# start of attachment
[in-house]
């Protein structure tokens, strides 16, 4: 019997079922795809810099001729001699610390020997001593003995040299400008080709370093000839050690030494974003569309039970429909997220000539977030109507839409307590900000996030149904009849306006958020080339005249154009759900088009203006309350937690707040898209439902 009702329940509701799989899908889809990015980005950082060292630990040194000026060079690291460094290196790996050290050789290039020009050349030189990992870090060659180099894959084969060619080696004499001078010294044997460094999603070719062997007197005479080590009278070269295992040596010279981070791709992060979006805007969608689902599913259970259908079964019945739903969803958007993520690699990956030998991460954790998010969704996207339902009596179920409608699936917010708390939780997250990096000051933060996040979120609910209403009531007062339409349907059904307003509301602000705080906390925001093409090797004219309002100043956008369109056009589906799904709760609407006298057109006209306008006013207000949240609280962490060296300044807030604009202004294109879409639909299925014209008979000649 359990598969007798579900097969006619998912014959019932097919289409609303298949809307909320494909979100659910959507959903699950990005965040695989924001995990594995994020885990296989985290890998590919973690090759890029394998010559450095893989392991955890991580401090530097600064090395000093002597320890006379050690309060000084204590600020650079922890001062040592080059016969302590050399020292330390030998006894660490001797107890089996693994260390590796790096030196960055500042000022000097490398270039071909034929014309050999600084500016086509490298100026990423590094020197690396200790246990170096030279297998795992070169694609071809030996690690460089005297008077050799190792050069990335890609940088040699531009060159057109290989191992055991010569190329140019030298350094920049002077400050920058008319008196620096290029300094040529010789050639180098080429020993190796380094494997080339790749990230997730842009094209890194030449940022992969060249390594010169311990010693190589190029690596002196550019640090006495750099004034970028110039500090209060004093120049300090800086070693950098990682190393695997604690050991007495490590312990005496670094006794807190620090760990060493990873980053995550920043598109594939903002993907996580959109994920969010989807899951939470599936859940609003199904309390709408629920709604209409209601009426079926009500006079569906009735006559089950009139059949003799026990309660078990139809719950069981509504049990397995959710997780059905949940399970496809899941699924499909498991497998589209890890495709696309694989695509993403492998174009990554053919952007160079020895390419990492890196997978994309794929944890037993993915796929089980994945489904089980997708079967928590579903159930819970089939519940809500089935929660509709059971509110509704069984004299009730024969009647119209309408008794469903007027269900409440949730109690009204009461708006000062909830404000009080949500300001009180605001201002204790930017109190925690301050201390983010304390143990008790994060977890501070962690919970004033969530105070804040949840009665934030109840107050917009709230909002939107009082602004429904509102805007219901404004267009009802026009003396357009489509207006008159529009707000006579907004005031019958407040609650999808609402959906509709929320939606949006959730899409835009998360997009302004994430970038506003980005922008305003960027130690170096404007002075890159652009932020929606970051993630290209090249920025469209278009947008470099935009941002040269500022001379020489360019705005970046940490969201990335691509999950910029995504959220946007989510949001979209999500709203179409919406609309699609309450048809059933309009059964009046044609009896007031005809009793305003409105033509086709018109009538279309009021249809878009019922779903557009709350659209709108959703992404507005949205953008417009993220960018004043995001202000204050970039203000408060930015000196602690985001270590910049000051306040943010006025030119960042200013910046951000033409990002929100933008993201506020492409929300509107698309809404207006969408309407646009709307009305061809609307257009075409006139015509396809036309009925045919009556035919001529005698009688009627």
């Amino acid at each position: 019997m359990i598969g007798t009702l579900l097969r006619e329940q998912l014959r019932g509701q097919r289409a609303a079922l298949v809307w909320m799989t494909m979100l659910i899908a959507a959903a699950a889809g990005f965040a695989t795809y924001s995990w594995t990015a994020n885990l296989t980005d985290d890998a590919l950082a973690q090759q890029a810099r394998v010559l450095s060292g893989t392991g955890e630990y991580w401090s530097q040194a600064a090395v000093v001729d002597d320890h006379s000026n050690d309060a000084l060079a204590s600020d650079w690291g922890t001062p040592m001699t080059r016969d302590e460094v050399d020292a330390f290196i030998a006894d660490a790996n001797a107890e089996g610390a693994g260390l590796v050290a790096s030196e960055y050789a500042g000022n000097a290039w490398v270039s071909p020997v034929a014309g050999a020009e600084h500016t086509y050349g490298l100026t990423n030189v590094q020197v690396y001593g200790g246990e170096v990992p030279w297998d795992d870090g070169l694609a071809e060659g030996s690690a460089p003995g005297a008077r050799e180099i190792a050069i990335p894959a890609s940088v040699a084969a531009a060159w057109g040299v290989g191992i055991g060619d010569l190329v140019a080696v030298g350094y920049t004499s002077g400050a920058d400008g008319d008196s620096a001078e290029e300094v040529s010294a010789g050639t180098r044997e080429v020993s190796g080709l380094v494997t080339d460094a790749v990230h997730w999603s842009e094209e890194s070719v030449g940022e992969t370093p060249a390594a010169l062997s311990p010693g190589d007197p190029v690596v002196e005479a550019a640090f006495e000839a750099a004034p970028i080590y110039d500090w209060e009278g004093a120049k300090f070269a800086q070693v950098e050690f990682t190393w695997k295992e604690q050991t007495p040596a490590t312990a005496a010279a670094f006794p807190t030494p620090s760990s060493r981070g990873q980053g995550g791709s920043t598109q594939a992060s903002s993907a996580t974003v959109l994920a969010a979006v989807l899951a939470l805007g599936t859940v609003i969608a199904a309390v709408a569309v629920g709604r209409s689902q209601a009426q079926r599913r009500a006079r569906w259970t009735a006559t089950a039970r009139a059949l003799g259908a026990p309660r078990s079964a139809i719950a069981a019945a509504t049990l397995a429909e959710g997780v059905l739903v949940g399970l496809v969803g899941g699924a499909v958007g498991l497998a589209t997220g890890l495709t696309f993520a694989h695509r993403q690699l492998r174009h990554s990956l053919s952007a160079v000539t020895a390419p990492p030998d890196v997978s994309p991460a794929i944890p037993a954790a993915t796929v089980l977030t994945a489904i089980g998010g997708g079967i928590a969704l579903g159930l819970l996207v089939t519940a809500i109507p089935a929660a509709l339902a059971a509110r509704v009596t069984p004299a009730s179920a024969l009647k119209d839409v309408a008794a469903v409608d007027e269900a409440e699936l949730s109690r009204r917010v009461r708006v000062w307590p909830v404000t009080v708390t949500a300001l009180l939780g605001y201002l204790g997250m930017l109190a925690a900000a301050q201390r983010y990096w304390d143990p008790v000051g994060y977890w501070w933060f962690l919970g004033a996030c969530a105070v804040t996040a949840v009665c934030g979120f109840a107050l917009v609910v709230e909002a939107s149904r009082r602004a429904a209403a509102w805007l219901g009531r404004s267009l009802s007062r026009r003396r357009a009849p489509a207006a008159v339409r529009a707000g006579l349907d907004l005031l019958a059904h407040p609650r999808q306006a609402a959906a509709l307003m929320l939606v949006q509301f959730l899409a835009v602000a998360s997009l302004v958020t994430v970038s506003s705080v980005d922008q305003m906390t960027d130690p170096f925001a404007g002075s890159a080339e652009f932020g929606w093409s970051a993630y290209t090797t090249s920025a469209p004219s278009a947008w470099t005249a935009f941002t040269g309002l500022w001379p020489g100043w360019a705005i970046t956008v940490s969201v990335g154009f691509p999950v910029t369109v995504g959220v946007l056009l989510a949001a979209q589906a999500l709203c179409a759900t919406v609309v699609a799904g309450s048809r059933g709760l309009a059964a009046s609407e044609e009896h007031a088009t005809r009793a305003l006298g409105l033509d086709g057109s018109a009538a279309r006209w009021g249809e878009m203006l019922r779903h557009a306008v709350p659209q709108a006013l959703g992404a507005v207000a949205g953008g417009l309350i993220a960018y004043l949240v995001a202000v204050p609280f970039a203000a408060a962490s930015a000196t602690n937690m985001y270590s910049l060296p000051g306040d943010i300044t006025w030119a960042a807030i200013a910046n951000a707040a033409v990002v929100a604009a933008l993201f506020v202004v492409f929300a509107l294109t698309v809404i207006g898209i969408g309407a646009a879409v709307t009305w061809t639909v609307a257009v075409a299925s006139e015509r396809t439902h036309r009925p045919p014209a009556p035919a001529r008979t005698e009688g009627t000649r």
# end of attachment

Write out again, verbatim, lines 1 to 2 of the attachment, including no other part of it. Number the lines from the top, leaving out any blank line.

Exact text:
[in-house]
């Protein structure tokens, strides 16, 4: 019997079922795809810099001729001699610390020997001593003995040299400008080709370093000839050690030494974003569309039970429909997220000539977030109507839409307590900000996030149904009849306006958020080339005249154009759900088009203006309350937690707040898209439902 009702329940509701799989899908889809990015980005950082060292630990040194000026060079690291460094290196790996050290050789290039020009050349030189990992870090060659180099894959084969060619080696004499001078010294044997460094999603070719062997007197005479080590009278070269295992040596010279981070791709992060979006805007969608689902599913259970259908079964019945739903969803958007993520690699990956030998991460954790998010969704996207339902009596179920409608699936917010708390939780997250990096000051933060996040979120609910209403009531007062339409349907059904307003509301602000705080906390925001093409090797004219309002100043956008369109056009589906799904709760609407006298057109006209306008006013207000949240609280962490060296300044807030604009202004294109879409639909299925014209008979000649 359990598969007798579900097969006619998912014959019932097919289409609303298949809307909320494909979100659910959507959903699950990005965040695989924001995990594995994020885990296989985290890998590919973690090759890029394998010559450095893989392991955890991580401090530097600064090395000093002597320890006379050690309060000084204590600020650079922890001062040592080059016969302590050399020292330390030998006894660490001797107890089996693994260390590796790096030196960055500042000022000097490398270039071909034929014309050999600084500016086509490298100026990423590094020197690396200790246990170096030279297998795992070169694609071809030996690690460089005297008077050799190792050069990335890609940088040699531009060159057109290989191992055991010569190329140019030298350094920049002077400050920058008319008196620096290029300094040529010789050639180098080429020993190796380094494997080339790749990230997730842009094209890194030449940022992969060249390594010169311990010693190589190029690596002196550019640090006495750099004034970028110039500090209060004093120049300090800086070693950098990682190393695997604690050991007495490590312990005496670094006794807190620090760990060493990873980053995550920043598109594939903002993907996580959109994920969010989807899951939470599936859940609003199904309390709408629920709604209409209601009426079926009500006079569906009735006559089950009139059949003799026990309660078990139809719950069981509504049990397995959710997780059905949940399970496809899941699924499909498991497998589209890890495709696309694989695509993403492998174009990554053919952007160079020895390419990492890196997978994309794929944890037993993915796929089980994945489904089980997708079967928590579903159930819970089939519940809500089935929660509709059971509110509704069984004299009730024969009647119209309408008794469903007027269900409440949730109690009204009461708006000062909830404000009080949500300001009180605001201002204790930017109190925690301050201390983010304390143990008790994060977890501070962690919970004033969530105070804040949840009665934030109840107050917009709230909002939107009082602004429904509102805007219901404004267009009802026009003396357009489509207006008159529009707000006579907004005031019958407040609650999808609402959906509709929320939606949006959730899409835009998360997009302004994430970038506003980005922008305003960027130690170096404007002075890159652009932020929606970051993630290209090249920025469209278009947008470099935009941002040269500022001379020489360019705005970046940490969201990335691509999950910029995504959220946007989510949001979209999500709203179409919406609309699609309450048809059933309009059964009046044609009896007031005809009793305003409105033509086709018109009538279309009021249809878009019922779903557009709350659209709108959703992404507005949205953008417009993220960018004043995001202000204050970039203000408060930015000196602690985001270590910049000051306040943010006025030119960042200013910046951000033409990002929100933008993201506020492409929300509107698309809404207006969408309407646009709307009305061809609307257009075409006139015509396809036309009925045919009556035919001529005698009688009627």